The Golandsky Institute’s 2015 symposium at Princeton University was yet again a hugely inspiring (and intense!) week of learning. Each year, the growth across the board is significant, from the increased clarity of the pedagogy and impressive standard in the presentations, to the returning participants who have noticeably improved since the previous year. Perhaps what I found most moving was witnessing the continued development in the wonderful performers we have the privilege of hearing each year in the evening concerts, such as Ilya Itin and Father Sean Dugan. Despite achieving high levels of artistry prior to studying the Taubman Approach, their commitment to continued development is extraordinary, as are the results. Fr Sean’s heroic performance of the mighty Hammerklavier sonata was an unforgettable evening.
I’ve returned home with a barrage of new skills and understanding to share with my somewhat neglected students, many who were well overdue for a lesson. Several who are in the retraining process arrived looking worried, already eyeing the clock and calculating how to begin prioritising five weeks of questions. Despite the long lists of niggling problems and questions, a recurring theme was that the last instruction was taken too far, and through exaggeration, caused problems that then infiltrated throughout.
One example was a student who had not long ago corrected being balanced backwards, to find a new balance with the torso brought comparatively forward over the playing fingertips. A month without feedback had led her to become even more forward to the point of feeling off-balance, with fingers gripping tightly to keep her on the keyboard, and accompanying back pain.
Another had recently focused on avoiding curling, and the non-playing fingers became (predictably) far too straight. This over-extension caused the fingers to be further in the black key area than necessary, creating uncomfortable stretching in even relatively small chords. For both these students, the exaggeration was quickly addressed once identified, and they were able to see that many of the trouble spots on their long lists were actually the same problem.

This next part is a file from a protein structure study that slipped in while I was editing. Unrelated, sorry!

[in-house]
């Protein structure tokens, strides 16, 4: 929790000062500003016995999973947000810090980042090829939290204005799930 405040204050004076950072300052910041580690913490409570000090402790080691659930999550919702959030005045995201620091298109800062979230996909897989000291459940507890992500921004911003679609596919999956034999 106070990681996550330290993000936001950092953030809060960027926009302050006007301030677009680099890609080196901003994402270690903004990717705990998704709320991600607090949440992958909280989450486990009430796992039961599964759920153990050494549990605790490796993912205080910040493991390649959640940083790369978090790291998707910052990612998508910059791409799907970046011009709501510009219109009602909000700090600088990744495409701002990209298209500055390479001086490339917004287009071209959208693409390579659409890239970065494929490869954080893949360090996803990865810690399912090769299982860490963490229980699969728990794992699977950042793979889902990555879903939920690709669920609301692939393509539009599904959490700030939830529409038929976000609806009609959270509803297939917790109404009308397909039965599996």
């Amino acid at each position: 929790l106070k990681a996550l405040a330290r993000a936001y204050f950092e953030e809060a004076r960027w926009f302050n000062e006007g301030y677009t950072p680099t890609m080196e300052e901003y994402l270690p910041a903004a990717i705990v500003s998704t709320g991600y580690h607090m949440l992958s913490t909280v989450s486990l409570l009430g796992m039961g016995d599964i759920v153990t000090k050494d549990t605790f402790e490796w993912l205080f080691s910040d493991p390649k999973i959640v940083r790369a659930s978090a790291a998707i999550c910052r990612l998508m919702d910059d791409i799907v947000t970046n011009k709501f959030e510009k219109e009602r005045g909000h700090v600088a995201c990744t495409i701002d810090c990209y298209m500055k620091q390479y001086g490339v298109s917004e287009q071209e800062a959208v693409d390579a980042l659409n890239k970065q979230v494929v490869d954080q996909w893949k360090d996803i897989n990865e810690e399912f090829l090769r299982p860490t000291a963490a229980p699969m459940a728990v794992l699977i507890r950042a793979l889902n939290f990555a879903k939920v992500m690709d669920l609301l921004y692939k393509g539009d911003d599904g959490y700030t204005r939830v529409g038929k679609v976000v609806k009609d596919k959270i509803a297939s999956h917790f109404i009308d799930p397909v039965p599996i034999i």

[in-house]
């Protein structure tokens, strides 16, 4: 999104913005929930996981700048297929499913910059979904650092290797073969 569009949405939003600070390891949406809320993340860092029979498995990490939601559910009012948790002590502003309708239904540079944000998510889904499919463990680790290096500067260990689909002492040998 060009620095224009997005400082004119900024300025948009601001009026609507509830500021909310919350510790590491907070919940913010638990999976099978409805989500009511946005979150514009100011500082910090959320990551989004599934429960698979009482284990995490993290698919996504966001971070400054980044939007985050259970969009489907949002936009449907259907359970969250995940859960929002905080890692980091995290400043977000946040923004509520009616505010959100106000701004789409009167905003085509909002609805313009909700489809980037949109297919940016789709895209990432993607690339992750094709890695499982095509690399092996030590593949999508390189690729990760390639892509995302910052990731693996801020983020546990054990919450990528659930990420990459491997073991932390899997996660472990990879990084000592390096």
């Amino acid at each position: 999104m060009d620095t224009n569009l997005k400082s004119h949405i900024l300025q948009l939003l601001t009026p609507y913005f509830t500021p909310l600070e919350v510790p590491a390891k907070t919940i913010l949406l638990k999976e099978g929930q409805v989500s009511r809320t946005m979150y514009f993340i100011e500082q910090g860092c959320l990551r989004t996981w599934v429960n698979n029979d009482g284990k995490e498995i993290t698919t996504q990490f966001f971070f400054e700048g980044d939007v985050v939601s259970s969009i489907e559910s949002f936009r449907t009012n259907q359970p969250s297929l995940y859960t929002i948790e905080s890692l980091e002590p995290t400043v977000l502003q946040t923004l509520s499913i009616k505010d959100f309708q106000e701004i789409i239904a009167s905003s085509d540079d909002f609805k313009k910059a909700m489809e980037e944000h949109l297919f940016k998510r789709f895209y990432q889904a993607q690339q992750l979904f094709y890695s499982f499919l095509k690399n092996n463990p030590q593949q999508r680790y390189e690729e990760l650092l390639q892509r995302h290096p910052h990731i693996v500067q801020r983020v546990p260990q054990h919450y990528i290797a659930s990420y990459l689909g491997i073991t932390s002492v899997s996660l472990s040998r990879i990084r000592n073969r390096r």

As Edna Golandsky often warns, it is a common tendency to cling to the last piece of information we received, at the expense of everything else we have learned. Few of us are skilled at holding and prioritising multiple threads of information simultaneously in our mind. Having experienced the most recent wonderful change to our playing, we look for the same novel sensation in our practice, and begin exaggerating in search of that “high” of the new. I often use the example that while a little bit of olive oil is great, drinking a litre is not recommended. As you can see from the diagram attached, even drinking water is lethal in large enough doses.
Once we realise where we have gone wrong, we are surprised and annoyed to have fallen for this old trap again, yet this phenomena is universal. As the technique becomes more embodied and the learning deepens, any deviations off-track are tiny and quickly corrected, as one gains a deeper understanding of context and proportion of the many elements underneath a coordinate technique. We can be on alert for what to expect in the learning process, and be ready to recognise when one has too much of a good thing.